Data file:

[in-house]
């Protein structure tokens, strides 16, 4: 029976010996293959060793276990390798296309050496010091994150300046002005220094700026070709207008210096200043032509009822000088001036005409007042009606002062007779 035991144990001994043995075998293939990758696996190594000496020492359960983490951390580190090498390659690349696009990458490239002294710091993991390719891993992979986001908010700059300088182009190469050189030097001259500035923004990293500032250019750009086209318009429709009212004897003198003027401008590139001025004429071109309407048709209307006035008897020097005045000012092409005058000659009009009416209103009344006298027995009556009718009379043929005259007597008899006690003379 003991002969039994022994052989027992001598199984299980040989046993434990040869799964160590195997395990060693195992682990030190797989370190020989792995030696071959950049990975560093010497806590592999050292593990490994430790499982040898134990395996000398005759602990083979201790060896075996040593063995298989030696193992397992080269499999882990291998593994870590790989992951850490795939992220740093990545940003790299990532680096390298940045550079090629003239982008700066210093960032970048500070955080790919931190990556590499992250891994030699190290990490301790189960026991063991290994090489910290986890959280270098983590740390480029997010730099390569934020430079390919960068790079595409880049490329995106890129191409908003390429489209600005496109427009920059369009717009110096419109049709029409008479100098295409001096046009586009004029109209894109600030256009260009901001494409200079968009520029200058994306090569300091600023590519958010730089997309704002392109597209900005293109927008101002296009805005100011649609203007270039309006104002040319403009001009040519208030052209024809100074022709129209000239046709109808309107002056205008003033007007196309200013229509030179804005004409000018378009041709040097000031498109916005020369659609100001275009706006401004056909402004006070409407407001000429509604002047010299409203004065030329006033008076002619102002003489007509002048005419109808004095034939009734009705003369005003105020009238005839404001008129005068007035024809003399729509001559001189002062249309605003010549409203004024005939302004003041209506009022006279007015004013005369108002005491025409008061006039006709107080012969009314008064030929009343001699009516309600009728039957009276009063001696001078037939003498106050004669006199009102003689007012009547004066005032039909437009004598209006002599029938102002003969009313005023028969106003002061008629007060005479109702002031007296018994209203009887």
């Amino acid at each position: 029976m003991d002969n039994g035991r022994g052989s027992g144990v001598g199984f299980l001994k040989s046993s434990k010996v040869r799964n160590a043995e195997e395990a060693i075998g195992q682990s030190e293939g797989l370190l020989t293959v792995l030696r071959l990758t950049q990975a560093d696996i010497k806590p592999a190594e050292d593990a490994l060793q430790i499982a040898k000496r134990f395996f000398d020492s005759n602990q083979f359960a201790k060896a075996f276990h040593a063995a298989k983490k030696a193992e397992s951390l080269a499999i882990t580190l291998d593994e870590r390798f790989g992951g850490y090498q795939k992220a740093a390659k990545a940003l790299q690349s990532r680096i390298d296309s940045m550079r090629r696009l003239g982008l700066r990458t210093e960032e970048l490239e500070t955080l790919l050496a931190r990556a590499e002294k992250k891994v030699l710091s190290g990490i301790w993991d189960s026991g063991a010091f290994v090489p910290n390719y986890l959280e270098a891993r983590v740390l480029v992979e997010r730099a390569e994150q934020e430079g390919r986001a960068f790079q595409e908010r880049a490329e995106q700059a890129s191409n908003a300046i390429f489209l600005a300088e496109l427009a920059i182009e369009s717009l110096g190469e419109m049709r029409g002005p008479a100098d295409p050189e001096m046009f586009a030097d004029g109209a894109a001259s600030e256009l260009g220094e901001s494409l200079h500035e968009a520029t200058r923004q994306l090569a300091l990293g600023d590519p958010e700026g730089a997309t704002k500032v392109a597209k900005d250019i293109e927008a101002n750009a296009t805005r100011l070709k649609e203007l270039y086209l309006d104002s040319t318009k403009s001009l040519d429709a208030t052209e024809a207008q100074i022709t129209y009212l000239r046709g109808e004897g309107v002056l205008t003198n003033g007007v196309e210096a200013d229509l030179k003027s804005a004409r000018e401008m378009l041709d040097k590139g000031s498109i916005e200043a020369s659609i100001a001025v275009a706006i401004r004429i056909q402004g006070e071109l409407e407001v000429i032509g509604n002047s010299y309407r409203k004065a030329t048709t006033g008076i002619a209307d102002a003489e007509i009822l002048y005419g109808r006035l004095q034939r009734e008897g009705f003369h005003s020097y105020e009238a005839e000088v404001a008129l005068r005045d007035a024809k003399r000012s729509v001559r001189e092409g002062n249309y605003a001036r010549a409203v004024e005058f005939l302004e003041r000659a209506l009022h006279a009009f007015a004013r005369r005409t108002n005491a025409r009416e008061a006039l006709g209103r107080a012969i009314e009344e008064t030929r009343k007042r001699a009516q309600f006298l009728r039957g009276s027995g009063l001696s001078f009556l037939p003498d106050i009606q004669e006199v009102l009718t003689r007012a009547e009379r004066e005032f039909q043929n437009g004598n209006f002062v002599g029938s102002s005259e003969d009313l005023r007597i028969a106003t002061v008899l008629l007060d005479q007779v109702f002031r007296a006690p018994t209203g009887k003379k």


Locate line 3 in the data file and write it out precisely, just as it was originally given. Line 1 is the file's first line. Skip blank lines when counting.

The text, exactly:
């Amino acid at each position: 029976m003991d002969n039994g035991r022994g052989s027992g144990v001598g199984f299980l001994k040989s046993s434990k010996v040869r799964n160590a043995e195997e395990a060693i075998g195992q682990s030190e293939g797989l370190l020989t293959v792995l030696r071959l990758t950049q990975a560093d696996i010497k806590p592999a190594e050292d593990a490994l060793q430790i499982a040898k000496r134990f395996f000398d020492s005759n602990q083979f359960a201790k060896a075996f276990h040593a063995a298989k983490k030696a193992e397992s951390l080269a499999i882990t580190l291998d593994e870590r390798f790989g992951g850490y090498q795939k992220a740093a390659k990545a940003l790299q690349s990532r680096i390298d296309s940045m550079r090629r696009l003239g982008l700066r990458t210093e960032e970048l490239e500070t955080l790919l050496a931190r990556a590499e002294k992250k891994v030699l710091s190290g990490i301790w993991d189960s026991g063991a010091f290994v090489p910290n390719y986890l959280e270098a891993r983590v740390l480029v992979e997010r730099a390569e994150q934020e430079g390919r986001a960068f790079q595409e908010r880049a490329e995106q700059a890129s191409n908003a300046i390429f489209l600005a300088e496109l427009a920059i182009e369009s717009l110096g190469e419109m049709r029409g002005p008479a100098d295409p050189e001096m046009f586009a030097d004029g109209a894109a001259s600030e256009l260009g220094e901001s494409l200079h500035e968009a520029t200058r923004q994306l090569a300091l990293g600023d590519p958010e700026g730089a997309t704002k500032v392109a597209k900005d250019i293109e927008a101002n750009a296009t805005r100011l070709k649609e203007l270039y086209l309006d104002s040319t318009k403009s001009l040519d429709a208030t052209e024809a207008q100074i022709t129209y009212l000239r046709g109808e004897g309107v002056l205008t003198n003033g007007v196309e210096a200013d229509l030179k003027s804005a004409r000018e401008m378009l041709d040097k590139g000031s498109i916005e200043a020369s659609i100001a001025v275009a706006i401004r004429i056909q402004g006070e071109l409407e407001v000429i032509g509604n002047s010299y309407r409203k004065a030329t048709t006033g008076i002619a209307d102002a003489e007509i009822l002048y005419g109808r006035l004095q034939r009734e008897g009705f003369h005003s020097y105020e009238a005839e000088v404001a008129l005068r005045d007035a024809k003399r000012s729509v001559r001189e092409g002062n249309y605003a001036r010549a409203v004024e005058f005939l302004e003041r000659a209506l009022h006279a009009f007015a004013r005369r005409t108002n005491a025409r009416e008061a006039l006709g209103r107080a012969i009314e009344e008064t030929r009343k007042r001699a009516q309600f006298l009728r039957g009276s027995g009063l001696s001078f009556l037939p003498d106050i009606q004669e006199v009102l009718t003689r007012a009547e009379r004066e005032f039909q043929n437009g004598n209006f002062v002599g029938s102002s005259e003969d009313l005023r007597i028969a106003t002061v008899l008629l007060d005479q007779v109702f002031r007296a006690p018994t209203g009887k003379k």